The remaining control actions are primarily for the purpose of eliminating or minimizing undesirable pitching and rolling actions. Thus, the forward accelerometer 35 senses acceleration, either upward or downward, at the bow and produces an electrical signal for controlling the forward flap 18 to counteract upward or downward acceleration. The output of the forward accelerometer 35, however, is combined in an integral amplifier 100 with a signal proportional to the roll signal squared as derived from circuit 98 before the combined signal is applied to the forward flap servo 78. This is for the reason that during a turn and while the craft is being banked about its roll axis, and during normal rolling action in heavy seas, the rolling movement produces a component of vertical acceleration which must be taken into consideration.
A signal proportional to the angle of the craft about the pitch axis is derived from vertical gyro 44 on lead 102. This is applied to a pitch derivative amplifier 104 which produces an output signal which varies as a function of pitch The output of the pitch derivative amplifier 104 is then applied to all of the aft flap servos and is also applied in an inverted form to the forward flap servo 78 to achieve differential control. This signal is used for stability augmentation, ride smoothing in a seaway, and automatic pitch trim control.
Assuming that the craft is rolling about its roll axis, a signal will be derived on lead 82 which is again applied to the roll derivative amplifier 80. The signal on lead 82 under these circumstances will first increase in one direction or polarity, then recede back to zero and increase in the other direction or polarity and again recede back to zero as the craft rolls from side-to-side. This again produces at the output of the roll derivative amplifier a signal which varies as a function of both the roll angle as well as the rate of change of roll angle. The signal is applied to the aft port and starboard servos so as to achieve differential action that counteracts the rolling movement. In other words, a signal of one polarity is applied to the port flap servos; while a signal of inverted polarity is applied to the starboard flap servos to achieve rotation of the respective port and starboard flaps in opposite direction to counteract a rolling motion.
The output of the port vertical accelerometer 42 is applied to both the inboard and outboard port flap servos 84 and 86 and acts to vary the aft port flap position to counteract any vertical or heave acceleration on the port side. Similarly, the output of the starboard vertical accelerometer 40 is applied to both the inboard and outboard starboard flap servos 88 and 90 to achieve the same action and counteract vertical accelerations on the starboard side of the craft. The servo system for the various flaps can take various forms, one typical form being shown in the aforesaid copending application Ser. No. 302,559. In essence, each comprises a servo amplifier which actuates a servo valve for controlling a flap actuator. The position of the flap is then sensed by a transducer to produce a feedback signal which is fed back to the servo amplifier whereby an error signal to the servo amplifier will cause the flap to deflect to a desired position; whereupon the input error signal and the feedback signal from the transducer are the same and the corrective action is terminated.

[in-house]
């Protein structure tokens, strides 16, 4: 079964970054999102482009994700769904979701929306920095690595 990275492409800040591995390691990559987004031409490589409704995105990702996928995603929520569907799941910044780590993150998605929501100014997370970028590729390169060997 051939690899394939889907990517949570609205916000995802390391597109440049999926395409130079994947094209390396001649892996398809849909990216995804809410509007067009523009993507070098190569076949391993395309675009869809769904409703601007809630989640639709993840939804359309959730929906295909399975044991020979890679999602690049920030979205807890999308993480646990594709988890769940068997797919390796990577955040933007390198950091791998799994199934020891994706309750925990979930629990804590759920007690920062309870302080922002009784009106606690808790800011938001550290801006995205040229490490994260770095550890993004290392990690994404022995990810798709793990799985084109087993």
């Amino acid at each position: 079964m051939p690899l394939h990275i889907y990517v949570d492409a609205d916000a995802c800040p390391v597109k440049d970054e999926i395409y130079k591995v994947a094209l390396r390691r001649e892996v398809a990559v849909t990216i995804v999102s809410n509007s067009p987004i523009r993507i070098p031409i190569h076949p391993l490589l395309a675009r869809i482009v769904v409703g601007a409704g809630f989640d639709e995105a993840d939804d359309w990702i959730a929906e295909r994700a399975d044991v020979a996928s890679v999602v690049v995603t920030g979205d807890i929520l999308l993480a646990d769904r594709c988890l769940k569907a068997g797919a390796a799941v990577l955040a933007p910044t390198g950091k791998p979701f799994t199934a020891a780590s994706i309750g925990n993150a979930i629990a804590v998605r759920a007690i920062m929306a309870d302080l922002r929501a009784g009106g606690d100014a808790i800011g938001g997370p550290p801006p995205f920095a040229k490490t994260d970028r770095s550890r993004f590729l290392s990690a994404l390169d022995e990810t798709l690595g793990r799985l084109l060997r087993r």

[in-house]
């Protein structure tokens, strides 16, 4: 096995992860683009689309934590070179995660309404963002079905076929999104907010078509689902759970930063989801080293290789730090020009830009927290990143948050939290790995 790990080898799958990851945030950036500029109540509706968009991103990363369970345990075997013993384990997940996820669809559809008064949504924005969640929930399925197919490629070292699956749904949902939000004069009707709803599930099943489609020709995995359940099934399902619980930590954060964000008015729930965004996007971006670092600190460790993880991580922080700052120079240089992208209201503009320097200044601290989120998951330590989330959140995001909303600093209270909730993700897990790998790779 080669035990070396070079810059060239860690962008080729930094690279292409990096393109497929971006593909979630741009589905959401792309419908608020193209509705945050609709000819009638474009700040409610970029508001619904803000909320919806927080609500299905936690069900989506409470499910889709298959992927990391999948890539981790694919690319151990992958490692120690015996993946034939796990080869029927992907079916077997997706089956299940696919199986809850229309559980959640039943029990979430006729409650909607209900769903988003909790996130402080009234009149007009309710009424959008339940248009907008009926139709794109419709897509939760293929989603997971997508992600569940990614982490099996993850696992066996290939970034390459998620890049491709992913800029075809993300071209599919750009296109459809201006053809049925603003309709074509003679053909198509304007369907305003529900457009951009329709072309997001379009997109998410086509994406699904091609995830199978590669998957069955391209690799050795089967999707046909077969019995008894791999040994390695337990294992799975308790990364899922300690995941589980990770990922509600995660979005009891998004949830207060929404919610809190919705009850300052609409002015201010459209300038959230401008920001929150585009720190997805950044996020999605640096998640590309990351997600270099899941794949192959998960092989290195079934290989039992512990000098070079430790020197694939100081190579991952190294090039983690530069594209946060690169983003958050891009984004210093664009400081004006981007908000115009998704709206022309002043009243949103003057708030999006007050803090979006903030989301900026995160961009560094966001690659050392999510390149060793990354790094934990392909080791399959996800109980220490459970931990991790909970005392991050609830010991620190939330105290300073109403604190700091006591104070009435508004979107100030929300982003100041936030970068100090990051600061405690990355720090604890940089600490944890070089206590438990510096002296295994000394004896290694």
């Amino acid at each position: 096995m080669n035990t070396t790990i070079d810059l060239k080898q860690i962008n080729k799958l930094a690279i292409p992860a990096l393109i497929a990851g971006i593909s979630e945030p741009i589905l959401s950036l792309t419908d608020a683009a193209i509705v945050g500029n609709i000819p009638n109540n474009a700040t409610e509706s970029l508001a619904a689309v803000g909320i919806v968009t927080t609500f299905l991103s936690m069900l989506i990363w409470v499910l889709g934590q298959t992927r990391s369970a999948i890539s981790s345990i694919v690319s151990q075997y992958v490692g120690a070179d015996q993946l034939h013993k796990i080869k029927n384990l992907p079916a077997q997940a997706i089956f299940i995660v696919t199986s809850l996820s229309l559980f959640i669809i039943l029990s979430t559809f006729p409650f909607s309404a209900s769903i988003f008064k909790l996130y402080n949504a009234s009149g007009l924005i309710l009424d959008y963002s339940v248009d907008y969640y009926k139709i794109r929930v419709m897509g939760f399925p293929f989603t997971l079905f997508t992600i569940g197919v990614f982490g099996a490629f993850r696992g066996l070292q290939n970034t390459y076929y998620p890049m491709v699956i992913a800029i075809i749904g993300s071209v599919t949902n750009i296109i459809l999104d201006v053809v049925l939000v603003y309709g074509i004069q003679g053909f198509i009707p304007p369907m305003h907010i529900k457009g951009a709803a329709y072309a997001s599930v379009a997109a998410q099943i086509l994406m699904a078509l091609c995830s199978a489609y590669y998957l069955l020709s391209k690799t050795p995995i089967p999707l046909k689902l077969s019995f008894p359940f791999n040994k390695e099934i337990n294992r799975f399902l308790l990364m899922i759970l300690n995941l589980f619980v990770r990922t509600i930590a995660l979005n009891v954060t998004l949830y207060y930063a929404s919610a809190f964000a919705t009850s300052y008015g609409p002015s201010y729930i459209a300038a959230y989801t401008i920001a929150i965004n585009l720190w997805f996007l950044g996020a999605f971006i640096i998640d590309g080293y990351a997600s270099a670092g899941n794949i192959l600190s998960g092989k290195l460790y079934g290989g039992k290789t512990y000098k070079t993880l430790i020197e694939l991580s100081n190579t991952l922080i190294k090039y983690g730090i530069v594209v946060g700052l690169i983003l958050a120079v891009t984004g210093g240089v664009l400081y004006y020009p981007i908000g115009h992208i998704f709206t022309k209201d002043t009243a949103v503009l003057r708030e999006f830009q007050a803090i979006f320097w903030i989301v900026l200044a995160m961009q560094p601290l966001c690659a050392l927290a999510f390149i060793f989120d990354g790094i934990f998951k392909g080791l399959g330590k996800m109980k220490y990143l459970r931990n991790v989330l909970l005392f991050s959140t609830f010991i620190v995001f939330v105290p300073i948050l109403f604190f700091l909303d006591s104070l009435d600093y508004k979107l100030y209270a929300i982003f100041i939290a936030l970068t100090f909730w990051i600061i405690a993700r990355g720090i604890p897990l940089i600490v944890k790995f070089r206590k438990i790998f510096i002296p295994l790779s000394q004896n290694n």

If an attempt is made to take off from the hull-borne condition with the system of FIG. 3 by simply setting the depth by control 68 to the desired foil-borne height while advancing the craft throttle 110, a large error signal at the output of depth error amplifier 74 would cause the forward flap servo 78 to rotate downwardly into its extreme position, thereby creating a very high drag configuration. Furthermore, as the bow of the craft ascends out of the water, the pitch output of the vertical gyro 44 will attempt to rotate the forward flap upwardly while rotating the aft flaps downwardly. In point of fact, it is desired to rotate both the forward and aft flaps at takeoff near preselected positions so as to minimize drag.
In accordance with the present invention, an automatic takeoff controller is incorporated into the system of FIG. 3 for accomplishing the foregoing desirable result. It includes a relay 112 having a first pair of normally-open contacts 114 and a second pair of normally-open contacts 116. When contacts 114 and 116 close, signals are applied to leads 118 and 120, respectively, to cause the forward flap 16 as well as the aft flaps 26 to assume the correct positions for takeoff with minimum drag conditions. That is, the signals on leads 118 and 120 are combined with all other signals which might be applied to the flap servos.
The relay 112 is controlled by comparing three signals. The actual height signal from the height sensor 36 is amplified in amplifier 124 and applied via lead 126 to summing point 122. Similarly, the pitch angle signal from vertical gyro 44 is amplified in amplifier 130 and applied via lead 128 to the same summing point 122. The error signal on lead 141 derived by comparison of the height and pitch signals at summing point 122 is then compared in comparator 132 with a reference signal on lead 140 from power supply 134.